Maria Vallejo-Pareja, a graduate student at the University of Florida, recently received the Estes Memorial Grant from the Society of Vertebrate Paleontology. This is the second year in a row that a UF student has earned the Estes grant, with Lazaro Viñola Lopez being the most recent recipient in 2021 for his work on Caribbean lizards.

Maria Vallejo-Pareja is the first person to receive the Estes Memorial Grant to fund research on frogs.

Photo courtesy of Maria Vallejo-Pareja

Vallejo-Pareja received the grant for her research on fossil frogs as part of her dissertation, and she plans to use the funding to pay for upcoming field work in Panama. The Estes grant is one among several offered by the Society of Vertebrate Paleontology and was established to fund non-mammalian research, including fish, dinosaurs, birds and snakes. Vallejo is the first person to receive this grant to study frogs.

She joined the department of biology in 2018 and is co-advised by David Blackburn, the curator of herpetology at the Florida Museum of Natural History and associate chair of the Department of Natural History, and Jonathan Bloch, the curator for vertebrate paleontology and chair of the Department of Natural History.

Vallejo-Pareja works with frog fossils from North and Central America, which she uses as a proxy to study the environments of the past by investigating biological traits such as body size. Frogs’ sensitivity to environmental conditions makes their fossils an important resource for scientists attempting to determine how ecosystems have changed through time.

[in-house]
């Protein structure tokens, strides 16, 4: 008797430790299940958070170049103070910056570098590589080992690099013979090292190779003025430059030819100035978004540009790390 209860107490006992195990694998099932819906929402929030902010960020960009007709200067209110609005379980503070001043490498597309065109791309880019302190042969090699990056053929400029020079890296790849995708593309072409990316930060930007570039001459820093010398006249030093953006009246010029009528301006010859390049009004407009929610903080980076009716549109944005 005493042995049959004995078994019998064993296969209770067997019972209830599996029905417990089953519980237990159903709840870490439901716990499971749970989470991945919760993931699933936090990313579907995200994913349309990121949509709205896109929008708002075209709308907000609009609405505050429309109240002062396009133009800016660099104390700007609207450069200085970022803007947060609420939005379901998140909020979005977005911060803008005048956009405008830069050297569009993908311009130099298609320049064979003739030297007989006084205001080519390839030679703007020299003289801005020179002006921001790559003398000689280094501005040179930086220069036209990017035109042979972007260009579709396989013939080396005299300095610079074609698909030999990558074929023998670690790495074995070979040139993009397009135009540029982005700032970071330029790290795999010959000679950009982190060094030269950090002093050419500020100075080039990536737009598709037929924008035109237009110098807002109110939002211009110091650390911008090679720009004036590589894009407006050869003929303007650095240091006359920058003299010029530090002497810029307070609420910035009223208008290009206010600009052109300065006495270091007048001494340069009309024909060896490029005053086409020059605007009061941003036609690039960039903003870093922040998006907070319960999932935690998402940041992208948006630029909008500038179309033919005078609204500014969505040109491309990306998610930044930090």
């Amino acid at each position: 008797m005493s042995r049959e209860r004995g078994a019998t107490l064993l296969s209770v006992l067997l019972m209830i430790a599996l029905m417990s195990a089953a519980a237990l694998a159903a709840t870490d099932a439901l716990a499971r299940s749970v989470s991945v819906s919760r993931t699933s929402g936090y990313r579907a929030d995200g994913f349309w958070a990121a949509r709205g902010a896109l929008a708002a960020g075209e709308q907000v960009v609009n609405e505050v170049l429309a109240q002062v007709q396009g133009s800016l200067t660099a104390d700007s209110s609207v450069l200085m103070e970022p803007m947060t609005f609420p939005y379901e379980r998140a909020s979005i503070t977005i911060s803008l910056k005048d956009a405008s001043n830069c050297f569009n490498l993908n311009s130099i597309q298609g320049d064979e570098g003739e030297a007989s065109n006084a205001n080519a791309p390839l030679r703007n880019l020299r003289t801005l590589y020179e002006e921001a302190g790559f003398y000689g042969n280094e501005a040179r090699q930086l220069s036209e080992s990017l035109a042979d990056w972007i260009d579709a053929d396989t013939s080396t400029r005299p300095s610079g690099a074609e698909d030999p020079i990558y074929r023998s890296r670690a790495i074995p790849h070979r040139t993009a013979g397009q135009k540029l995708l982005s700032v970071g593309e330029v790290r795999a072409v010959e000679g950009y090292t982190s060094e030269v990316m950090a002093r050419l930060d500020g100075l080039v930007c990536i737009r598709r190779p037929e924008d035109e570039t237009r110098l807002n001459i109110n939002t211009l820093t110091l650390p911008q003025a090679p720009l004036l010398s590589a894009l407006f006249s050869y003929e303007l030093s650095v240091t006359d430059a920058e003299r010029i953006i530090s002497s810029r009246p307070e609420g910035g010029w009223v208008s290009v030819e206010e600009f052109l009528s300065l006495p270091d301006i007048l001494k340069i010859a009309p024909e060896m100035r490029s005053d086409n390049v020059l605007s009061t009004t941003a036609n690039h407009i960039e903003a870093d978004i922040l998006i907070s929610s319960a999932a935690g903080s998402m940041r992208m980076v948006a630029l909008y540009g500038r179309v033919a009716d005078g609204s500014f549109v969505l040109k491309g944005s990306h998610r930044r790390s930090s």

“Frogs have a very unique physiology,” she explained. “Modern frogs have a lot of contact with their environment through their skin, which is very permeable. Pretty much everything that goes into the environment can go into their bodies really quickly.”

Vallejo-Pareja’s interests lie mostly with tropical frogs, and she plans to supplement her work in Panama with visits to museum collections in South America. She’s also performed field work with Bloch in Wyoming, where she and other paleontologists sifted through massive bags of sand looking for bones. Frog fossils are so small that she often had to examine her findings under a microscope to make sure the bones weren’t rocks in disguise.

“It takes a lot of time back in the lab sorting through thousands of screens. About 90% of the time, it’s not even a fossil,” she said.

She intends to continue this kind of work in Panama, where she’ll be the first person to study the country’s fossil frog record.

Source: Maria Vallejo-Pareja,

Writer: Brian Smith,

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